Favors of Patronage

There are two reasons a character might choose to take a patron.

The character could of course choose a patron because the character shares the patron’s goals and objectives, and wants to help achieve them.

More likely, though, they’re into it for the power that comes from taking a patron: favors.

As a character gains favor with a patron, they increasingly gain the following.

  • Stigmata, observable elements specific to the patron that can reveal the relationship and be inconvenient to the vassal;
  • Obligations, things the vassal is expected to do, or to not do, to maintain favor;
  • Favors, special abilities and other benefits the vassal can use.

There are several kinds of favors.

Skill favors typically give advantage on certain skill checks, or expanded use of the skill. For instance, the Spirit of the Sea favor of Barakhareesh gives advantage on Sailing checks. Failing checks in this circumstance can have consequences, specific Dark and Dangerous Magic outcomes.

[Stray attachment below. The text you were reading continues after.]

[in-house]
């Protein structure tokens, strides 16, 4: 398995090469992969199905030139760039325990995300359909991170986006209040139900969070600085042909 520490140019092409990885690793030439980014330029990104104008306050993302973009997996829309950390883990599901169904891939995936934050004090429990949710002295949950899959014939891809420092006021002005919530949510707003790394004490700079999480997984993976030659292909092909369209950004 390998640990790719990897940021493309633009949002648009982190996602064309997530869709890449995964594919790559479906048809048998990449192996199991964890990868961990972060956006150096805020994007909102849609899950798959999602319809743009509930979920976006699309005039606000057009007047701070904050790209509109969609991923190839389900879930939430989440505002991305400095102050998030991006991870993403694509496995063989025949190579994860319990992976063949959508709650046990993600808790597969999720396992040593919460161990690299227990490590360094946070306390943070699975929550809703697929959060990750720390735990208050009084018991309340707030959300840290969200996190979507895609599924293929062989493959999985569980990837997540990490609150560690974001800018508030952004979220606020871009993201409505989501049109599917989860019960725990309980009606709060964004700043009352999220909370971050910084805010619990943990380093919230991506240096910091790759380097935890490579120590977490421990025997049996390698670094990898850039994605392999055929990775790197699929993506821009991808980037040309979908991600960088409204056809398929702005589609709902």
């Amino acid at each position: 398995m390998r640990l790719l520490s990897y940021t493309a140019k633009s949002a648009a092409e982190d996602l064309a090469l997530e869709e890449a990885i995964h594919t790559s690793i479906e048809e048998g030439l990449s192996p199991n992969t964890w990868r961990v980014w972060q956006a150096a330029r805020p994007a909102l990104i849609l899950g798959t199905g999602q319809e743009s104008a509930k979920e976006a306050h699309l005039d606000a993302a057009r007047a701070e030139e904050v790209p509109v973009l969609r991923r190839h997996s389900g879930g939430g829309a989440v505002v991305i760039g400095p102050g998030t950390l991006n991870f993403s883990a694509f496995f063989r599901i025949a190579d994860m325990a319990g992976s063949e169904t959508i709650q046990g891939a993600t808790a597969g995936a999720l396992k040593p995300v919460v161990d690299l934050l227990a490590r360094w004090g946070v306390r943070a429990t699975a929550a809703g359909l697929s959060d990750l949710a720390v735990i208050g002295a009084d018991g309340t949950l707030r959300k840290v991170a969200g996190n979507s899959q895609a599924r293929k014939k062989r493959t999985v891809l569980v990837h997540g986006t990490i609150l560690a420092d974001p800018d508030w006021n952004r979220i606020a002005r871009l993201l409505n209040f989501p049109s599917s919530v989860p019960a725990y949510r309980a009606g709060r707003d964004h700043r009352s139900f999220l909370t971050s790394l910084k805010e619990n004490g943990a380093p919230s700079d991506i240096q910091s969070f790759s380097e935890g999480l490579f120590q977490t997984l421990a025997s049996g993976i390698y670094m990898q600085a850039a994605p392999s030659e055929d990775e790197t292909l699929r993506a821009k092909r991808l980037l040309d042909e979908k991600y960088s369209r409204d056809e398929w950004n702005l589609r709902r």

Skill favors rarely cost favor, but might if the favor grants an unusual use of the skill rather than just advantage when using the skill.

Spell favors can give the vassal spell-like abilities, often modified applications of spells. The Scion of the Sea favor of Barakhareesh allows his higher vassals to breathe water, as the spell one with the deep, and even to share it with others in the same use… at the cost of the ability to breathe air for the duration.

Spell favors usually require the vassal to spend a point of favor, may require Dark and Dangerous magic checks in some situations.

Conditional favors grant abilities under certain circumstances. These often involve direct side effects. The Legs of the Sea favor of Barakhareesh gives a much improved ability to swim, at the cost of land mobility, and works only with bare legs (no armor or pants, though an exception might be made for skirts or kilts). The Eyes of the Cave favor of Chalekan gives the ability to see normally in full darkness, but light greater than a lantern is painful and interferes with vision, and daylight is blinding.

Conditional favors might or might not require the vassal to spend favor. Often there are other limitations on the ability that are sufficient.

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